The reference mollusc is be understood as a visual picture for a physical implementation of the most general coordinate system that is mathematically conceivable in general relativity. Since the mollusc is non-rigid in space it should have enough degrees of freedom to implement any spatially varying non-linear coordinates. The clock at each point of the mollusc is also non-linearly changing with time.
In actual fact, however, the reference mollusc would only physically implement a 3+1 spacetime coordinate system which can be spatially foliated. The actual most general coordinate system would require 4 independently and completely arbitrarily running non-linear clocks at each point of the mollusc, or a smartphone displaying 4 arbitrarily changing numbers. These 4 ever changing numbers for each point of the mollusc would be able to physically capture virtually every imaginable mathematical coordinate system. Usually, in general relativity you would like to ensure also continuity, so nearby clocks (or smartphones) on the mollusc should show 4 similar numbers.
One may also measure the metric associated with the mollusc coordinate system: according to the equivalence principle it is also possible to construct at each point of the mollusc a local inertial frame in addition to the non-linear coordinates of the mollusc discussed above. The local inertial frame provides rigid (special-relativistic) coordinates and exists for a tiny amount of time and has a tiny spatial extension (freely falling elevator gedankenexperiment). You may then compare the local inertial coordinates with the local non-linear mollusc coordinates. For example, think about the elevator having infinitely thin glass walls so that you can compare the coordinate values of say the elevator walls inside (rigid special relativistic coordinate system) with those outside (non-linear general relativistic mollusc). Once you have both sets of coordinates for enough points on the elevator wall, you may compute all the components of the local metric by transforming from one coordinate system to the other because this is what the metric does: it describes how distances of your locally rigid special relativistic system transform to changes in your locally non-linear coordinate system values. Therefore, this comparison of coordinate values of two different coordinate systems for the same local neighbourhood on the mollusc provides a physical implementation of how to measure the metric associated with the mollusc coordinate system in an actual physical situation.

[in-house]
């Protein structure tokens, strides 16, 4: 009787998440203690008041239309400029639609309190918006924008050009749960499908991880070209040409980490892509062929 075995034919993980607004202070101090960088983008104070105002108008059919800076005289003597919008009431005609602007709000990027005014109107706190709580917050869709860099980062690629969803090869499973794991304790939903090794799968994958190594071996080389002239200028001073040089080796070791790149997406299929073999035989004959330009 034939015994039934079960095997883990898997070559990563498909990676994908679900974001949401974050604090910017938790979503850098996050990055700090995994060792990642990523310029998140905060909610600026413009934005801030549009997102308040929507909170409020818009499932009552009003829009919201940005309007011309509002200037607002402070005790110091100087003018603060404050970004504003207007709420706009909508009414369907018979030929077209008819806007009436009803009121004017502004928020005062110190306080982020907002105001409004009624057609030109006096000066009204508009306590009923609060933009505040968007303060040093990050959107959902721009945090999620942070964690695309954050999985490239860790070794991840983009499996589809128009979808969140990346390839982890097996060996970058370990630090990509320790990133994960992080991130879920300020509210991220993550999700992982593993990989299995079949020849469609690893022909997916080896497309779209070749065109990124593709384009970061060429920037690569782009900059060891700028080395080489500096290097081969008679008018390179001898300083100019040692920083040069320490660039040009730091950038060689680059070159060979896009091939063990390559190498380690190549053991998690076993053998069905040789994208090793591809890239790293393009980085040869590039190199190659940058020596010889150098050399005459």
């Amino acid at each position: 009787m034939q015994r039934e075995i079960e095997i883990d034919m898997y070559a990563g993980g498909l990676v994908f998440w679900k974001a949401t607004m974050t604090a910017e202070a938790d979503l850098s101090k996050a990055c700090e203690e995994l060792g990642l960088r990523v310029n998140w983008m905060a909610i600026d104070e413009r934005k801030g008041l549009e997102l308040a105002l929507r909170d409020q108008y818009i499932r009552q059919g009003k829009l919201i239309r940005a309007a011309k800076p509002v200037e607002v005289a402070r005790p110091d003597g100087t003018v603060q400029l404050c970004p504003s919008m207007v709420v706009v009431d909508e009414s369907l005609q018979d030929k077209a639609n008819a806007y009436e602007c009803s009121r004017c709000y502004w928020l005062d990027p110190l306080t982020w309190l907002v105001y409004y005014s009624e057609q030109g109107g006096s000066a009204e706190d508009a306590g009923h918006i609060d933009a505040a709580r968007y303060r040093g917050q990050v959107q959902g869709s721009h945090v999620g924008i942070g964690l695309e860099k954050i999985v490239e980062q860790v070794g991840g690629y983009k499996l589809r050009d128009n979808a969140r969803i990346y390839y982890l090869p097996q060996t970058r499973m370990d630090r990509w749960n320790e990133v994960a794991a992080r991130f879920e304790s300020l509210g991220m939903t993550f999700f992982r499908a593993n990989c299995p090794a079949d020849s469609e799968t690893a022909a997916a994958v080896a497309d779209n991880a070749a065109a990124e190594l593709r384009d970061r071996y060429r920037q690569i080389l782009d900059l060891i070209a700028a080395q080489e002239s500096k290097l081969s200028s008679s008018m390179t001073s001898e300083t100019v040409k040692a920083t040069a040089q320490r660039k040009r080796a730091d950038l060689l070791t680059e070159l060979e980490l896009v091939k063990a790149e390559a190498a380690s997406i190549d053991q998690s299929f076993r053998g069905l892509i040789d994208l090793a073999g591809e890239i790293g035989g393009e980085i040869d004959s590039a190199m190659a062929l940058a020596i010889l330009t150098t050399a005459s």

Incidentally, if you then also measure the local energy tensor you can locally test the validity of the Einstein field equations because you already have measured the metric (and its derivatives by measuring the metric for a little larger local environment).
Therefore, the whole point of the mollusc is to provide a visual picture of how one might physically implement (at least in principle) measurements of the mathematical quantities used in general relativity. Such a picture might help the beginner to understand the theoretical concepts and their possible operational meaning.
NB: as for the generalisation of the mollusc in which you put 4 independent and arbitrarily running clocks at each point of the mollusc, one may even continue this line of thinking and put, say 6 arbitrarily running clocks at each point, or, equivalently, display 6 numbers per smartphone. Then one would find out that the same situation can be also described in a 6 dimensional coordinate system. However, by doing enough experiments you would then find out that this introduces more degrees of freedom than needed to describe every physical phenomenon. This way you could test the dimensionality of our spacetime, and thereby find out that you do not need 6 numbers since 4 numbers per point would be enough to describe everything also in general relativity (or you may find out that they are not enough and win a Nobel prize:)